Another twentieth-century poet with a nineteenth-century diction is Siegfried Sassoon. His Collected Poems (Viking) begins with the poems about World War I, already deservedly famous in America and found in all anthologics. Then the book gets progressively duller and ends by being embarrassingly unfascinating. Even the satires of the later part are smug, somehow complacent -paradoxical as a complacent indignation may seem.
Some critics have tried to explain Sassoon’s decline by saying that only war inspired him to his best abilities. But the poems dealing with World War II seem the flattest and most conventional of all, despite the inspiration and excitement of the theme of England standing alone in 1940. What a contrast with the bitterness-not irrational, irresponsible bitterness but mature disenchantment of his World War I poems! The latter are not in the least dated. More contemporary in tone than Ins poems of the forties, they amply justify the purchase of this book. Consider the vigor-what Yeats would call the “savage indignation" —compressed into the following night lines:-
The House is crammed: tier beyond tier they grin
And cackle at the Show, while prancing ranks
Of harlots shrill the chorus, drunk with din;
“We’re sure the Kaiser loves our dear old Tanks!”
I’d like to see a Tank come down the stalls,
Lurching to rag-time tunes, or “ Home, sweet Home.”
And there’d be no more jokes in Music-halls
To mock the riddled corpses round Bapaume.
A short new book by Robert Hillyer adds a different dimension to his already established technical skill. Except for his “ Epistles,”he is best known for his very short lyrics and for his traditionalist craftsmanship in manipulating intricate rhymes and meters. His Death of Captain Nemo (Knopf) is a new departure. It is a single long poem, reflective and narrative, in unrhymed iambic pentameter. Blank verse here conveys a magical variety of rhythms and— thereby-of human moods, ranging from lines of hovering loveliness to the strong final crescendo of the closing page.
Conrad Aiken between 1915 and 1920 composed a series of long philosophical poems, subtilled “symphonies.”These were published separately. Yet he conceived them as component parts of a single work to be called the Divine pilgrim. Under that title it is appearing this fall (University of Georgia Press), as it was originally intended, with the addition of a single, relatively short later poem, “The Changing Mind.”In this form, it can be surveyed for the first time as a single poem, which Houston Peterson called “one of the most ambitious and monumental of the past half century.”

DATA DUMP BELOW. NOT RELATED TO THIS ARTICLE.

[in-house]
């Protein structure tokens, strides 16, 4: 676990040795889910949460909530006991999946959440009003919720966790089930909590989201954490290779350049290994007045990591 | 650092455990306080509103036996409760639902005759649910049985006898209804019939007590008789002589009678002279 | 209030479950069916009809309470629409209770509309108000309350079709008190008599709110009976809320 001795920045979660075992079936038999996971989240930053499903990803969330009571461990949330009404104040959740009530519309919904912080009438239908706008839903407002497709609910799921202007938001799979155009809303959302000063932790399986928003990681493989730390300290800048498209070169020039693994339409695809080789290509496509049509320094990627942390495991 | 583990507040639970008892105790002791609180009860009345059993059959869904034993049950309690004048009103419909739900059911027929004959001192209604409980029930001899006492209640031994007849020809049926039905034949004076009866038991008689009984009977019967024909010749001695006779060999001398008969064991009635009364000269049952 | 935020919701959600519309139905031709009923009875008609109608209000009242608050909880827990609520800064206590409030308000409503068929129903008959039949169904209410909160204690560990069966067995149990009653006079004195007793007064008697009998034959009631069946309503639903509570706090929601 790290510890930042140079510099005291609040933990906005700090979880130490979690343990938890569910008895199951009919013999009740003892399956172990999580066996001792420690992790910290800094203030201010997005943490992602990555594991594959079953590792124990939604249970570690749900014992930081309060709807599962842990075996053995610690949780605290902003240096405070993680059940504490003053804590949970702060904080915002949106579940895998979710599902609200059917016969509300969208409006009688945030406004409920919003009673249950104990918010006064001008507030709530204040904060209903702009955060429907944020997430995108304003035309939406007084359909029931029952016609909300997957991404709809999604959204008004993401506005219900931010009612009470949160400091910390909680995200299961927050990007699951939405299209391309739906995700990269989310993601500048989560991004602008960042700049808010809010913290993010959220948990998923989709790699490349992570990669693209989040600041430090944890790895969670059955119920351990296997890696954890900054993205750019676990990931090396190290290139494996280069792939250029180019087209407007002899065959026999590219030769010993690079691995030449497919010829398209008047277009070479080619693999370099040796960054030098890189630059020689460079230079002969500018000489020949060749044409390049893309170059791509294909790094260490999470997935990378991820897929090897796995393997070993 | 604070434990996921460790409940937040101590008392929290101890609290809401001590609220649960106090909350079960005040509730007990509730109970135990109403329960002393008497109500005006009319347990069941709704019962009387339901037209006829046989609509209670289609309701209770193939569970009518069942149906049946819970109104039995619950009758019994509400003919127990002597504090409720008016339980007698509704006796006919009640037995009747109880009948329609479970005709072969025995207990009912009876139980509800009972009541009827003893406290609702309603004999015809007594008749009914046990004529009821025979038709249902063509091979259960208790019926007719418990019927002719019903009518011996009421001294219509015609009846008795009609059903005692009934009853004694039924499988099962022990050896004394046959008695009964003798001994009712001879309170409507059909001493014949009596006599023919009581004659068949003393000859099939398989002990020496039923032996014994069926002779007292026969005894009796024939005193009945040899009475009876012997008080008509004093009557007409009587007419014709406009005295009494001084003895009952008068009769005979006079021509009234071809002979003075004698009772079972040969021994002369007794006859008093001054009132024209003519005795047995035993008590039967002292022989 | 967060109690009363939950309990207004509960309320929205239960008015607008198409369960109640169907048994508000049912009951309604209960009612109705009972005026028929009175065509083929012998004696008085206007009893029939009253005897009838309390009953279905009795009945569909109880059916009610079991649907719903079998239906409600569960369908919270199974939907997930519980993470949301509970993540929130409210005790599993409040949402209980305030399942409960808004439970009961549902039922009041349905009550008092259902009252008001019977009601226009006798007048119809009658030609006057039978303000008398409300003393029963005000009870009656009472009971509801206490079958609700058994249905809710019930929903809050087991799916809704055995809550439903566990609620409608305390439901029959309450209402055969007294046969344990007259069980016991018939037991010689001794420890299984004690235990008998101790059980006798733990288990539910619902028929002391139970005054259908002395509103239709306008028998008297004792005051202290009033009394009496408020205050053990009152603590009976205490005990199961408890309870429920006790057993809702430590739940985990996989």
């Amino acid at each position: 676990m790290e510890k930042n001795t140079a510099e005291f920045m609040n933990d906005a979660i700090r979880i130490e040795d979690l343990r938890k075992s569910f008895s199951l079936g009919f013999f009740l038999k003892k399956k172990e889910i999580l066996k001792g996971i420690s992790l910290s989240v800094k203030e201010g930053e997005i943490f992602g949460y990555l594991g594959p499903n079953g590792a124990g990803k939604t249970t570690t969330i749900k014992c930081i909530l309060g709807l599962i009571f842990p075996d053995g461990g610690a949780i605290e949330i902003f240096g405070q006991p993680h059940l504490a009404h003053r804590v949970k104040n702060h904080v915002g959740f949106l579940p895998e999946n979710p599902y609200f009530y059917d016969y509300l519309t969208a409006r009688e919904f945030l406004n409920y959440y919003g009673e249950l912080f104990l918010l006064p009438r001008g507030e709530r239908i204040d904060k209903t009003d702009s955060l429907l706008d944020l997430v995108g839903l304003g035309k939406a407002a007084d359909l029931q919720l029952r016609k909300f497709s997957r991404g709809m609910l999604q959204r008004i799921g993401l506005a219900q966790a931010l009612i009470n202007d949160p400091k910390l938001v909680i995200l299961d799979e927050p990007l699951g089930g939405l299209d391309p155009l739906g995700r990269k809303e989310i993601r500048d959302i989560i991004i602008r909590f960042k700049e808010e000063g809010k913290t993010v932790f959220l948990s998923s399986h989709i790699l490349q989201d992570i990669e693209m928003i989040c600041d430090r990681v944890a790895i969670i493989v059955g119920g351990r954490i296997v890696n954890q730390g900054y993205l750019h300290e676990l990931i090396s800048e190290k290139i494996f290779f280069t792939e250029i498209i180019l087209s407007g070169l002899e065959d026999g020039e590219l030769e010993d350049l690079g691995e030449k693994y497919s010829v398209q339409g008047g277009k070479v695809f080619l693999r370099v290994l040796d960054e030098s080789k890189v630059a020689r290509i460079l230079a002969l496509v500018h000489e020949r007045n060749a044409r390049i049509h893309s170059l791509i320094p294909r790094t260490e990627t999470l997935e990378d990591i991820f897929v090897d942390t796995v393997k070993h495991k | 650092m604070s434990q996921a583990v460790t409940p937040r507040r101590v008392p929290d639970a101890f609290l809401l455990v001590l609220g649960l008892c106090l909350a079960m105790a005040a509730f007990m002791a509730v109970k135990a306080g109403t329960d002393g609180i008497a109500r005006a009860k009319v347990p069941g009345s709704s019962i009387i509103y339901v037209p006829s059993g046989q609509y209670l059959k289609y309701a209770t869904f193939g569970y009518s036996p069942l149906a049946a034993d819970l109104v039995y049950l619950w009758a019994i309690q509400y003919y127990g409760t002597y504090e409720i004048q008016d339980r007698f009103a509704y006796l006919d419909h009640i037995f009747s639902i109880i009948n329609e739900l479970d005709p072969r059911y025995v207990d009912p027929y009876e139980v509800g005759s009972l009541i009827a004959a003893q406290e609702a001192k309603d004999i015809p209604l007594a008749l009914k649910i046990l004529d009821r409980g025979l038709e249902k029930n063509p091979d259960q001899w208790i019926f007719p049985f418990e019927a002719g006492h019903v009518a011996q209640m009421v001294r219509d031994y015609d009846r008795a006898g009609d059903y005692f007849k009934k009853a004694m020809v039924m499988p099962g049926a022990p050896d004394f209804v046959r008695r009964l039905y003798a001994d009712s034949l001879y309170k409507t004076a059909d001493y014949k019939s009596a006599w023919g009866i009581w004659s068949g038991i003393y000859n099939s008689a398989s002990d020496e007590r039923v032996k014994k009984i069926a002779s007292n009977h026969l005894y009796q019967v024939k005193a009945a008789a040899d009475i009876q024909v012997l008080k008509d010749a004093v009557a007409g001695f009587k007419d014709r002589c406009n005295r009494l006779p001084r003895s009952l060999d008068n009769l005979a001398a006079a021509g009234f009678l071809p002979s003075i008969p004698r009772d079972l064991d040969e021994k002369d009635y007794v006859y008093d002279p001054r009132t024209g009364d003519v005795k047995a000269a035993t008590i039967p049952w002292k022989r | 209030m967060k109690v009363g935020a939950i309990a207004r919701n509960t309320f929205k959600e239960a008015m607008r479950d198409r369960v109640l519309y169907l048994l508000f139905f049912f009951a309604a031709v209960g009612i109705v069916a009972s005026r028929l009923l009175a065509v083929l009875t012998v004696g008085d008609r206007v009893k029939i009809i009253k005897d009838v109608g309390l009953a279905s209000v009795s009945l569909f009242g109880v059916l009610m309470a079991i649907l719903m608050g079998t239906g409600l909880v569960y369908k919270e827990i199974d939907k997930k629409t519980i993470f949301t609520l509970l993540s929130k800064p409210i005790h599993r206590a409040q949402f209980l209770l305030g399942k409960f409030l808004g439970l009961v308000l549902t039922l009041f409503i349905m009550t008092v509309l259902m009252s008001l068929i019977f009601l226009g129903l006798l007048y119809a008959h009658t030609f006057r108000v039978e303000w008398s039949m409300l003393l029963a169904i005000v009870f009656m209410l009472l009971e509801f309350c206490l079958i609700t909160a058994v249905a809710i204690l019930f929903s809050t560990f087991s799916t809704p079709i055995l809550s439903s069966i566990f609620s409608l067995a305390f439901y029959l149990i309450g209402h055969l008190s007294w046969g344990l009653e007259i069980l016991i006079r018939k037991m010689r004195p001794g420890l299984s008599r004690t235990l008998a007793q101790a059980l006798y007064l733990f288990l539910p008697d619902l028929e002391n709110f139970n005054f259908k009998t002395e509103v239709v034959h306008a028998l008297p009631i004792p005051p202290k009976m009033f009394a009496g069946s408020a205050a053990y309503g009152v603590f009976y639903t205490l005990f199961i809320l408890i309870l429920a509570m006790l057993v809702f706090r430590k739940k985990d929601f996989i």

Thus surveyed, it is far from being an American equivalent of Faust or Peer Gynt though of that genre. In that sense the book is more “ambitious,”to quote Mr. Peterson, than “monumental.”Its divine pilgrim, despite the author’s aim to represent Man, is merely man. He is merely a pilgrim, rather than the pilgrim of Goethe or Ibsen. Let us, instead, defy Conrad Aiken’s intent and see the book not as a whole, nor as a sage’s mellow wisdom, but as a series of separate passionate moods. So doing, we discover that these are among the most moving lyrical fragments of at least “the past half century.”I have read aloud a half dozen times with growing enthusinsm the wistful, melancholy passage beginning: “It is morning, Senlin says, and in the morning.”The emotional richness of Aiken’s mood of introspection is summed up in the fine closing lines of “The Pilgrimage of Festus":“ And joyously into the world of himself set forward/Forgetting the long black aftermath of pain.”


THE Bollingen Prize for the best American poetry of 1948 was awarded in early 1949 to Ezra Poun’ s Pisan Cantos by a committee of the Library of Congress. The committee included Eliot, Auden, Tate, Aiken, Shapiro, and others equally eminent. Amid the public indignation that followed, Auden and Tate wrote letters to the magazine Partisan Review (April and May, 1949) defending the award on esthetic grounds. They vigorously repudiated the book’s fascism and anti-Semitism. Karl Shapiro, America’s outstanding poet of World War II, had been against the award and had written an equally vigorous letter expressing his minority view: —
The jury that elected Pound was made up partly of Pound’s contemporaries, those who had come under his influence as impresario and teacher, those who had at some time made declarations of political reaction, and those who had engaged in the literary struggle to dissociate art from social injunction. The presence of Mr. Eliot at the meetings gave these facts a reality which perhaps inhibited open discussion. For reasons of personal loyalty, which one must respect, and for reasons of sectarian literary loyalty, which one may or may not respect, few poets anywhere are in a position to say what they really think of Pound’s work.